• The last reason was what started me off in my solo travel but I started off in some place safer, a place I’d been to before. But it’s amazing how my senses open up when I’m revelling solo. Now when I travel with friends, I always feel I need to go for another solo trip to recover from that! I yearned for the freedom of travelling to a place where I don’t have to speak if I don’t want to. My job means I need to talk everyday and I treasured my solo travel as a gift, a period of time which I can do whatever I want where ever I want whenever I want.

  • I travel alone all of the time and agree with all of the aforementioned points. The first time I traveled solo was to the Philippines. I had booked a room in Manila with a Couchsurfer for a couple of nights before I was off on my own; and you know what, I did just fine. It came like second nature, and now three years later I travel alone all of the time, and love it!

    • Christine Kaaloa
      July 11, 2014 12:10 pm

      @Chanel: Very brave for you to choose Manila for your first solo trip. Depending on who you talk to, that can be a challenging city for a first time soloist, but my first solo entry point was India, which was crazy but good journey! I think we always think it will be harder than we imagined and are surprised when we find, it’s the opposite. =D

  • These are precisely all my reasons for traveling alone. When I was younger, a lot of people would also feel protective of me. Solo travel rocks!

    • Christine Kaaloa
      July 9, 2014 4:29 pm

      @Aleah: So now that you’re older, people don’t feel as protective of you? That I’d find hard to believe- you’re so cute and tiny. 😉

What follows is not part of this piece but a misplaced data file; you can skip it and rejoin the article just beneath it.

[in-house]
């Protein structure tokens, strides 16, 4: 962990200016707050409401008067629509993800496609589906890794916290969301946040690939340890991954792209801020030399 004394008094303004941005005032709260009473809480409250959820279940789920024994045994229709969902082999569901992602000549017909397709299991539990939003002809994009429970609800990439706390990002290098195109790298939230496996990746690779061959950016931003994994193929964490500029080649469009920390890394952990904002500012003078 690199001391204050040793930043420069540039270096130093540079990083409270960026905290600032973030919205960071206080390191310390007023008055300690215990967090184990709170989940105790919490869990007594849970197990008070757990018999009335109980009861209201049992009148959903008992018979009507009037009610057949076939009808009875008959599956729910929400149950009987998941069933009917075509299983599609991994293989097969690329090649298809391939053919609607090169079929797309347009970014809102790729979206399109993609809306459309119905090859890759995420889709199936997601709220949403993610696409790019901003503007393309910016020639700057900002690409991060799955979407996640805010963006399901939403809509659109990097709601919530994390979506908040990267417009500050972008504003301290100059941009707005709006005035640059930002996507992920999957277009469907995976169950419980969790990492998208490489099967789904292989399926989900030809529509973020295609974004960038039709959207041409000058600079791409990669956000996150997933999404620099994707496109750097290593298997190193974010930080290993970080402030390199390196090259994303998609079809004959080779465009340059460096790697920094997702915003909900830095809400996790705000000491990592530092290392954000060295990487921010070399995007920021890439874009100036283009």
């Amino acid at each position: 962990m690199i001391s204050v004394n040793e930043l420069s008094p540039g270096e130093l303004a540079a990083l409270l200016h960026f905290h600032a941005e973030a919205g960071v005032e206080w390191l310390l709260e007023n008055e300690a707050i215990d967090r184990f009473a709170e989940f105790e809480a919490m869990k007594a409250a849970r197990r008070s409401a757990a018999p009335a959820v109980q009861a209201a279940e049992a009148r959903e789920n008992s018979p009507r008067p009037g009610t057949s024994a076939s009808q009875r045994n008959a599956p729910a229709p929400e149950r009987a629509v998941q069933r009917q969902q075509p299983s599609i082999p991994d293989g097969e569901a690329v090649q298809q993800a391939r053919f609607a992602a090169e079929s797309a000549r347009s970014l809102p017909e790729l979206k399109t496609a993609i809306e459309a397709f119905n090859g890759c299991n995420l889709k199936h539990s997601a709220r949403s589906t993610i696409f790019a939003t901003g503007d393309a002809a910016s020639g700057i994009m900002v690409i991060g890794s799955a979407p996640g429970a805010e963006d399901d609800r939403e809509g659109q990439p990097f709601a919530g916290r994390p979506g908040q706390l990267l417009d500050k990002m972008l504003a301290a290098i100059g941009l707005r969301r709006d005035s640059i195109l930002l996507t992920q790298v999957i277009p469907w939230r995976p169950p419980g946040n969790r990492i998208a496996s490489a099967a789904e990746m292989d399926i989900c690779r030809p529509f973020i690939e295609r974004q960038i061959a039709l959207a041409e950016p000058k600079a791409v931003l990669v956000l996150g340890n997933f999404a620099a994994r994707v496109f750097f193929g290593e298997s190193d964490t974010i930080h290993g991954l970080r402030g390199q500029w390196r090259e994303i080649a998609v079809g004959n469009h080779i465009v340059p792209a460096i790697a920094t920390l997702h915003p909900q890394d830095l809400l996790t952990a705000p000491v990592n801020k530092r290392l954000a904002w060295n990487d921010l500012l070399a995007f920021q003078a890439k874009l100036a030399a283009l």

• […] king bed in a hotel to yourself, when you’re in a hotel like this. Nothing.  It’s a definite perk to solo travel. Freedom to walk around in my undies… is the second sexy […]

  • HannahontheMap
    July 7, 2014 2:58 am

    I’m about to solo travel again in just a few days, so these tips are good reminders for me! I’ve traveled alone before, but I always get a little nervous every time I visit a new country.

    • Christine Kaaloa
      July 9, 2014 4:28 pm

      @Hannah: I think many of us go through nerves despite how often we travel alone. I feel the same. It’s that initial doubt, until you’re on the road and it reminds you that you’re capable.

  • Excellent post, all so damn true. I may have felt a vague sense of loneliness once or twice over the last five years, but overall I’m too busy absorbing in everything and learning/seeing as much as possible to feel lonely.

    My travels are about 95% solo, 5% with new friends randomly for a few days or maybe a week every so often. I enjoy those group adventures for the first day or two but then all I’m thinking is “damn can’t wait to get back out on my own” 😉

    • Christine Kaaloa
      July 9, 2014 4:27 pm

      @Derek: Yes, I feel like solo travel keeps you really busy. It’s interesting to hear your feedback because you’ve been on the road for a while. If anything, I would’ve thought being nomadic and slow travel, would be a place loneliness might occasionally arise more.

  • cubiclethrowdown
    July 2, 2014 3:57 pm

    This is awesome, and very true!! The first time I traveled solo, I did it because I wanted some time to myself… and I barely got any, since so many people were interested in saying ‘hi’ and chatting since I was alone!

    • Christine Kaaloa
      July 2, 2014 10:02 pm

      ha ha @cubiclethrowdown. Wow, you actually wanted to be alone? That’s brave.

  • Karisa - My Hot Pink Passport
    July 2, 2014 3:50 pm

    Great video & I love your message 🙂 I was terrified of traveling solo until I actually did it! Turns out I love being in charge of my schedule and creating a nice mix of alone time and social time 🙂

    • Christine Kaaloa
      July 2, 2014 9:59 pm

      Yay! I remember your first jaunt to Myanmar, @Karisa! But you didn’t seem too nervous to me. Good for you for crossing that threshold.

  • I made a lot of friends travelling solo. It really forces you out of your shell. I never used to be the girl who chatted up random strangers, but when you’re a solo traveller, that’s what it’s all about!

    • Christine Kaaloa
      July 2, 2014 9:58 pm

      @Candice: Random strangers- exactly! It gets to feeling natural.